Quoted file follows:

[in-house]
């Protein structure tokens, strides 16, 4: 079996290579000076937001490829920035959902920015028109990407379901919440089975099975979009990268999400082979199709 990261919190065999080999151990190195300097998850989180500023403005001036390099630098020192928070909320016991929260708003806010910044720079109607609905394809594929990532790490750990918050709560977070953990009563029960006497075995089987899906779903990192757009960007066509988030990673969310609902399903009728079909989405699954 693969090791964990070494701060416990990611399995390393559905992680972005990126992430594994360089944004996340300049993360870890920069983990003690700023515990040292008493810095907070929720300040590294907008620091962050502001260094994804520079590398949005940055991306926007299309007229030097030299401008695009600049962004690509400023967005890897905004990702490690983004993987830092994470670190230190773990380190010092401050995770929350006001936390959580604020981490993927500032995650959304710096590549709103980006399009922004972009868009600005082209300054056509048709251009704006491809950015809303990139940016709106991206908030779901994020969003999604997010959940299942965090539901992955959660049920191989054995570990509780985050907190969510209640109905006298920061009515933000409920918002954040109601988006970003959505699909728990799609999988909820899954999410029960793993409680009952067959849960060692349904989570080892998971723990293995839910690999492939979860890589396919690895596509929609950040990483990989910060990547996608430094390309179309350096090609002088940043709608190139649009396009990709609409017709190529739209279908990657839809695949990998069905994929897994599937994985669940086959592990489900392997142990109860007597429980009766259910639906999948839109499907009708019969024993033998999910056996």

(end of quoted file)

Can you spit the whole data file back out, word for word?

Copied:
[in-house]
């Protein structure tokens, strides 16, 4: 079996290579000076937001490829920035959902920015028109990407379901919440089975099975979009990268999400082979199709 990261919190065999080999151990190195300097998850989180500023403005001036390099630098020192928070909320016991929260708003806010910044720079109607609905394809594929990532790490750990918050709560977070953990009563029960006497075995089987899906779903990192757009960007066509988030990673969310609902399903009728079909989405699954 693969090791964990070494701060416990990611399995390393559905992680972005990126992430594994360089944004996340300049993360870890920069983990003690700023515990040292008493810095907070929720300040590294907008620091962050502001260094994804520079590398949005940055991306926007299309007229030097030299401008695009600049962004690509400023967005890897905004990702490690983004993987830092994470670190230190773990380190010092401050995770929350006001936390959580604020981490993927500032995650959304710096590549709103980006399009922004972009868009600005082209300054056509048709251009704006491809950015809303990139940016709106991206908030779901994020969003999604997010959940299942965090539901992955959660049920191989054995570990509780985050907190969510209640109905006298920061009515933000409920918002954040109601988006970003959505699909728990799609999988909820899954999410029960793993409680009952067959849960060692349904989570080892998971723990293995839910690999492939979860890589396919690895596509929609950040990483990989910060990547996608430094390309179309350096090609002088940043709608190139649009396009990709609409017709190529739209279908990657839809695949990998069905994929897994599937994985669940086959592990489900392997142990109860007597429980009766259910639906999948839109499907009708019969024993033998999910056996």